By Josh Levs
European officials reacted with fury Sunday after a report that the U.S. National Security Agency spied on EU offices.
The European Union warned that if the report is accurate, it will have tremendous repercussions.
"I am deeply worried and shocked about the allegations," European Parliament President Martin Schulz said in a statement. "If the allegations prove to be true, it would be an extremely serious matter which will have a severe impact on EU-US relations. On behalf of the European Parliament, I demand full clarification and require further information speedily from the U.S. authorities with regard to these allegations."FULL STORY
By Barbara Starr
U.S. Marines stationed in southern Europe have been put on alert as a precaution in advance of expected large demonstrations and potential unrest in Egypt this weekend, CNN has learned.
About 200 combat capable Marines in Sigonella, Italy, and Moron, Spain, have been told to be ready to be airborne within 60 minutes of getting orders to deploy, according to two administration officials.
By Barbara Starr
The former vice chairman of the U.S. Joint Chiefs of Staff is under investigation by the Justice Department regarding material in a book by David Sanger, a correspondent for The New York Times, a source directly familiar with the situation said Thursday.
The source could not confirm that the investigation involving Retired Marine Gen. James Cartwright is specifically about the Stuxnet computer virus, which Sanger writes about in his 2013 book "Confront and Conceal: Obama's Secret Wars and Surprising Use of American Power."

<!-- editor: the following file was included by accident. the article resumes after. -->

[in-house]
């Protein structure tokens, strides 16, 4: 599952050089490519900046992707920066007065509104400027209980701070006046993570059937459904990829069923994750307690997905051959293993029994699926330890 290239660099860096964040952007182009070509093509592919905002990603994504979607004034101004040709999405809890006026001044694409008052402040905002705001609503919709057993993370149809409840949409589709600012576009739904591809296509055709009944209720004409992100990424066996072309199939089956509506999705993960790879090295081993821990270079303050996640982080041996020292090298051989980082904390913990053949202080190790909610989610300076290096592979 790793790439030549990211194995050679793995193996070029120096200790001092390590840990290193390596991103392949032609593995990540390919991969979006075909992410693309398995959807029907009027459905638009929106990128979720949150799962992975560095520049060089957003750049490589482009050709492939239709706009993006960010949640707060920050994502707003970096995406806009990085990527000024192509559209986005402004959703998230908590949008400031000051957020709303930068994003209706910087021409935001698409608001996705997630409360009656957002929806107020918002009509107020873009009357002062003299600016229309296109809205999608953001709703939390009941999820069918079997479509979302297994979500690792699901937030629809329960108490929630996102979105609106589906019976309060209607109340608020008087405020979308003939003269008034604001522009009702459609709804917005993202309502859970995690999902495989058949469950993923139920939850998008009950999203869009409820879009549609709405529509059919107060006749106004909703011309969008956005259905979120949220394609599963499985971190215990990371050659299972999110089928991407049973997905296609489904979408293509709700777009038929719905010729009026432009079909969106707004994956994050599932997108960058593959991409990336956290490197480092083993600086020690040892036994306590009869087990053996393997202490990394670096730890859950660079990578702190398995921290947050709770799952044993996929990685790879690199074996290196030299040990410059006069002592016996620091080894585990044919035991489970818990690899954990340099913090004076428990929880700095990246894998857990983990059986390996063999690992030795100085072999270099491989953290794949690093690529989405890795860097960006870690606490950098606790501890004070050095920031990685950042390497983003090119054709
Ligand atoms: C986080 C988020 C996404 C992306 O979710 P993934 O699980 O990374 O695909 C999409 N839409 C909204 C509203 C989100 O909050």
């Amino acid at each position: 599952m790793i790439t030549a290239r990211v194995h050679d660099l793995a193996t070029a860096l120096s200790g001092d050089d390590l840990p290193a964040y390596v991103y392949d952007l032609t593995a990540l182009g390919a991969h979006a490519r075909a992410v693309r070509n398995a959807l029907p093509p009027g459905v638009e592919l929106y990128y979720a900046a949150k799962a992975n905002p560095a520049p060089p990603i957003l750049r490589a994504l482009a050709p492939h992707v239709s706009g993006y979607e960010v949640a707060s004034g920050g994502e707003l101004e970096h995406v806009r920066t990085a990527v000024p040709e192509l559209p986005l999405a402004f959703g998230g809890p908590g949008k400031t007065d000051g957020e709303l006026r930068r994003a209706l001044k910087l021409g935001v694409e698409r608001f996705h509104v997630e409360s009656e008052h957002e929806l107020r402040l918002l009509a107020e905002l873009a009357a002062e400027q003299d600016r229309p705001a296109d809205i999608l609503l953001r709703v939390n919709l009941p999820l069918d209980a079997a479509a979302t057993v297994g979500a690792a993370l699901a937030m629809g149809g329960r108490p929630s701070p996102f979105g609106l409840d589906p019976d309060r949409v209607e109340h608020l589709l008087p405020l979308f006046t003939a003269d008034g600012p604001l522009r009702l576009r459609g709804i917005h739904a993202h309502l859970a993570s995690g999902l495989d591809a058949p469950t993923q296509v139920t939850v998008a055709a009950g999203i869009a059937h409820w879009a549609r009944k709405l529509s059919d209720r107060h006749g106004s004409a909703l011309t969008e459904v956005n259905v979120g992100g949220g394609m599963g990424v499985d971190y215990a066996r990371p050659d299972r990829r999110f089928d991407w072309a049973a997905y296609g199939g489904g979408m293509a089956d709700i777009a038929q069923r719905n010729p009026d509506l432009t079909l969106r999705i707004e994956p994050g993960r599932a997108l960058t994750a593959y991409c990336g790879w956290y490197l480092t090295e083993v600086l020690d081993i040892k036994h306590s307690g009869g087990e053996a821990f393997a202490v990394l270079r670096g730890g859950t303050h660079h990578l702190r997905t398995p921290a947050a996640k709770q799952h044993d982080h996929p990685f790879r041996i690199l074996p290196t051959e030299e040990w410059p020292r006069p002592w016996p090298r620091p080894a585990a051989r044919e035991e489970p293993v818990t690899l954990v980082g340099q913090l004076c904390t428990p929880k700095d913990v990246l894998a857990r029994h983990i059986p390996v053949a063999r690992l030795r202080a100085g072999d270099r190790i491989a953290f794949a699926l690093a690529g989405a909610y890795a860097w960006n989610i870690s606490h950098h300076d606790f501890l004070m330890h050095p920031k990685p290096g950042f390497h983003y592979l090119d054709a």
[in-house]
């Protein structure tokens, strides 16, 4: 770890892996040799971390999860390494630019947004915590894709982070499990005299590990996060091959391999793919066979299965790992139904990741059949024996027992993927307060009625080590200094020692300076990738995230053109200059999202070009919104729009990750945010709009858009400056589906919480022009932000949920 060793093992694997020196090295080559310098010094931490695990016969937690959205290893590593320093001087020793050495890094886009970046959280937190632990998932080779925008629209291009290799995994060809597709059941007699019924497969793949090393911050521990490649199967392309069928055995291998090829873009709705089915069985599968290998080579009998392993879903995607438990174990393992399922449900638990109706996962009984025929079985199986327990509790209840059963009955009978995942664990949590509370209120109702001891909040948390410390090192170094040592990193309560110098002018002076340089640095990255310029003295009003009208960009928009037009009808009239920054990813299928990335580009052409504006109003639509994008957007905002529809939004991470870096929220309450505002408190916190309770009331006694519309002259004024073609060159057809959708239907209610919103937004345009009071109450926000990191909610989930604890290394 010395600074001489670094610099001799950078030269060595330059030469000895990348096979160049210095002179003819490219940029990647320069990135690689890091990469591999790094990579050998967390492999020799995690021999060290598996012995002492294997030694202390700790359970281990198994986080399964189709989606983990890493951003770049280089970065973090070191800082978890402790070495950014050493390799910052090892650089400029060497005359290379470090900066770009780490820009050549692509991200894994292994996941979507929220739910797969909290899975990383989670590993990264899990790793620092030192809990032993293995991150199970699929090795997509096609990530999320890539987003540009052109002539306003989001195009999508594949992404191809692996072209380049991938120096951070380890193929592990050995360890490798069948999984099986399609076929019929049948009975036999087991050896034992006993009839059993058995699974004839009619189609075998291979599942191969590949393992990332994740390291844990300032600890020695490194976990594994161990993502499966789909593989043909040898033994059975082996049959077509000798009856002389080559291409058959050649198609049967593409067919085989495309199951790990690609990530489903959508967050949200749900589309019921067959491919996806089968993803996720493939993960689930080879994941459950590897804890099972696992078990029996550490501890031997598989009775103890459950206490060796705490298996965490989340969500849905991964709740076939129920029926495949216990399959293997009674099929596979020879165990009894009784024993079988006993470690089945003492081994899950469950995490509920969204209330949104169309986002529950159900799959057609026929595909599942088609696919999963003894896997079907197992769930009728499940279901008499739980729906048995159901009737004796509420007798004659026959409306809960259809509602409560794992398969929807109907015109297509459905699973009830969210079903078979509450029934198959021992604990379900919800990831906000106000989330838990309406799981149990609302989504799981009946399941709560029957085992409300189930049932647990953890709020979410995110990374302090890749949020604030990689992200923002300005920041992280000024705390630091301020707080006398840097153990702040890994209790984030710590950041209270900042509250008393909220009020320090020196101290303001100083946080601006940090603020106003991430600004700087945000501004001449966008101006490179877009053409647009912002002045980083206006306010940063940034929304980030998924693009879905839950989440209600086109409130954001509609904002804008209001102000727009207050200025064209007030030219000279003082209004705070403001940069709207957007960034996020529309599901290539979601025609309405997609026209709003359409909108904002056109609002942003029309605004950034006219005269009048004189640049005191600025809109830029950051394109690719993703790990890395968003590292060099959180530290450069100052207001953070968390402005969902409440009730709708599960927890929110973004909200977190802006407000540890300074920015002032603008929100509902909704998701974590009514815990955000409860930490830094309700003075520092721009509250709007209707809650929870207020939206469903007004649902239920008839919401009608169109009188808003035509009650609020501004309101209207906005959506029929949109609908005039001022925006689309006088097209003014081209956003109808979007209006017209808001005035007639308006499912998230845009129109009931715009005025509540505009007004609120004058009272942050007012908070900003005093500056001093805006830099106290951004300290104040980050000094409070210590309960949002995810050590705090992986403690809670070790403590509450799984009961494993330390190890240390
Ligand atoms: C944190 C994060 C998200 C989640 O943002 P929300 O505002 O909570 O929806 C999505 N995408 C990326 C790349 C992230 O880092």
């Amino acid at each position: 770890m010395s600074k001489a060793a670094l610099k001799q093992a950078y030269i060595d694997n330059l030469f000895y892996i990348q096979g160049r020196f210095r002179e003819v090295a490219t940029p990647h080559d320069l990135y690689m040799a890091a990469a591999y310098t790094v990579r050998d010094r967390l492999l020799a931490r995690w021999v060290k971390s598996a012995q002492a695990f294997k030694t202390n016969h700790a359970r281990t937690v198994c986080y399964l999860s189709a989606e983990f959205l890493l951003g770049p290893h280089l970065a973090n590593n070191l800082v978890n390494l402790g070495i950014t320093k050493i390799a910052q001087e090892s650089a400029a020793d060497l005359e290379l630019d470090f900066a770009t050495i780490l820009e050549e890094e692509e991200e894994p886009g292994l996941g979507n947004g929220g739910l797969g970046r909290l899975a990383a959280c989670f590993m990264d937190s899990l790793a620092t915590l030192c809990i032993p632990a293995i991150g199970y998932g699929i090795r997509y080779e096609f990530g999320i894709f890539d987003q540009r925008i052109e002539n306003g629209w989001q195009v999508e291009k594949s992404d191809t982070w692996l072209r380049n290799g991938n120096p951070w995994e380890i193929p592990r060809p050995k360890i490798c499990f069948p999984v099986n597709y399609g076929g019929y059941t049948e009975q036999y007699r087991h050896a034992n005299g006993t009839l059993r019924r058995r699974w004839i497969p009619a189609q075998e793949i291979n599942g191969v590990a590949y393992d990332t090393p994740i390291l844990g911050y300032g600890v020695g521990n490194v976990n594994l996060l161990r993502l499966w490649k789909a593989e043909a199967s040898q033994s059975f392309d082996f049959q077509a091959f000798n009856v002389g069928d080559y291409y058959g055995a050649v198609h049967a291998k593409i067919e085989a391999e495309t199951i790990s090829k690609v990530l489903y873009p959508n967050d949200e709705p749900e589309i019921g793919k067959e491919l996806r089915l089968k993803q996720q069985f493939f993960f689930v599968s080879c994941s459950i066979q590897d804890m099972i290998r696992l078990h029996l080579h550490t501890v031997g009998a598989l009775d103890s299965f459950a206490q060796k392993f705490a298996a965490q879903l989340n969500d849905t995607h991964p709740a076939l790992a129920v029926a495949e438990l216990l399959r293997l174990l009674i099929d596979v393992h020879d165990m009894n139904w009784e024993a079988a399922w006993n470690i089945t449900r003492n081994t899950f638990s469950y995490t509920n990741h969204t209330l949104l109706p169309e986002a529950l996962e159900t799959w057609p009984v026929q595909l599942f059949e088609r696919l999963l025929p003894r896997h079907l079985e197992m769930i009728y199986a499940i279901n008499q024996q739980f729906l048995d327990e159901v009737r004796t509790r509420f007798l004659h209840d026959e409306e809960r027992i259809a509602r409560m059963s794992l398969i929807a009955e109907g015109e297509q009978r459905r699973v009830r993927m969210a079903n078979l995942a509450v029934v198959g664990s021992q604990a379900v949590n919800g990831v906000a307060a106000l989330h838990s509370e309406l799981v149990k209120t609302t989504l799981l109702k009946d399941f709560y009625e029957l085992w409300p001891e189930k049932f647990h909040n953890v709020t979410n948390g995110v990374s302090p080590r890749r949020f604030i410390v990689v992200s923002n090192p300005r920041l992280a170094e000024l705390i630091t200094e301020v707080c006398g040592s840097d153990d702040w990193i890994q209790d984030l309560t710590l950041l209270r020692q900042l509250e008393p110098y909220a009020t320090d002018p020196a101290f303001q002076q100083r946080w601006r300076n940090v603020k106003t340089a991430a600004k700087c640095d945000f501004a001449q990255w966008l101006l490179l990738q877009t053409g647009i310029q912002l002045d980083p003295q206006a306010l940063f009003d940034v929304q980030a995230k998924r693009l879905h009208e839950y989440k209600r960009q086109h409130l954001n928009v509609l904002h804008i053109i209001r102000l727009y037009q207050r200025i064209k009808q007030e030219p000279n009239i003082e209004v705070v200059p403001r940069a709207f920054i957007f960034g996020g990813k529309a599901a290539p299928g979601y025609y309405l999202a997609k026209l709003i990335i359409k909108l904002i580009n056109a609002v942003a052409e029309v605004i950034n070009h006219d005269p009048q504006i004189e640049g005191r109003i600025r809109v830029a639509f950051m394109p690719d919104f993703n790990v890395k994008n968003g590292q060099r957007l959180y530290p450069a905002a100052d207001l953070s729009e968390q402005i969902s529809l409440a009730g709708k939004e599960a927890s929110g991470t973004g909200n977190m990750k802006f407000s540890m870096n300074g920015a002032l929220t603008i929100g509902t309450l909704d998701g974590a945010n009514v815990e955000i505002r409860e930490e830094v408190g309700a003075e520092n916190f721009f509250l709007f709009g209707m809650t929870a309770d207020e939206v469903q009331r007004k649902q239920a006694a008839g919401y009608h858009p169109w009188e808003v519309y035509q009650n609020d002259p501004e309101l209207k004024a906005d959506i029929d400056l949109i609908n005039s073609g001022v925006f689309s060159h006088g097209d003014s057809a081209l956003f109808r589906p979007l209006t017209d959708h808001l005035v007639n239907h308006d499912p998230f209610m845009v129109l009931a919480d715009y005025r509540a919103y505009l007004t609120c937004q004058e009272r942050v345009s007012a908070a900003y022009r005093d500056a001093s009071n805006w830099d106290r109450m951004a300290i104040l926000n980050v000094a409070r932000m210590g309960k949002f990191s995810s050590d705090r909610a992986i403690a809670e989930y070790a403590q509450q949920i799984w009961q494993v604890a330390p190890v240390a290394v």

NBC News reported Thursday, citing legal sources, that Cartwright has been told he's under investigation for allegedly leaking classified information about Stuxnet, a complex virus that infected computers in Iranian nuclear facilities in 2010.
That leak was one of a series of national security-related leaks last year and had details of how the United States and Israel were behind the Stuxnet attack.FULL STORY
By Jim Boulden, reporting from Sheremetyevo International Airport
My first morning at Moscow Airport's Terminal E consisted of an indescribable burger at Burger King. We are thinking of going to one of two TGI Friday's for dinner in Terminal D.
There is always Costa Coffee for tomorrow morning if I want to walk the half mile or so from my pod hotel room.
I'm on day two of my time inside Moscow's international transfer terminals. They are long, clean, stuffed with shops and not stuffed with very many people.
The person I have come to look for is Edward Snowden, the former National Security Agency computer contractor who spilled details of U.S. surveillance programs to reporters.
Editor's note: CNN correspondent Jim Boulden joins the hunt for the NSA leaker Edward Snowden, taking over from CNN's John Defterios inside Moscow's Sheremetyevo International Airport where the man the NSA can't find is widely believed to be staying.FULL STORY
By Elise Labott and Matt Smith
The United States is biding its time in its effort to get fugitive leaker Edward Snowden delivered to its custody, hoping that Russia wearies of him and Ecuador decides against granting him asylum, senior U.S. officials said Wednesday.
Snowden, the former National Security Agency computer contractor who exposed details of U.S. surveillance programs, faces espionage charges if shipped back home. He is currently cooling his heels at Moscow's international airport, where he arrived Sunday from Hong Kong.
"Time is our friend," one senior administration official told CNN. "The Russians now just want him gone, and I'm not sure if they care at this point if he goes to a country that might be inclined to send him back."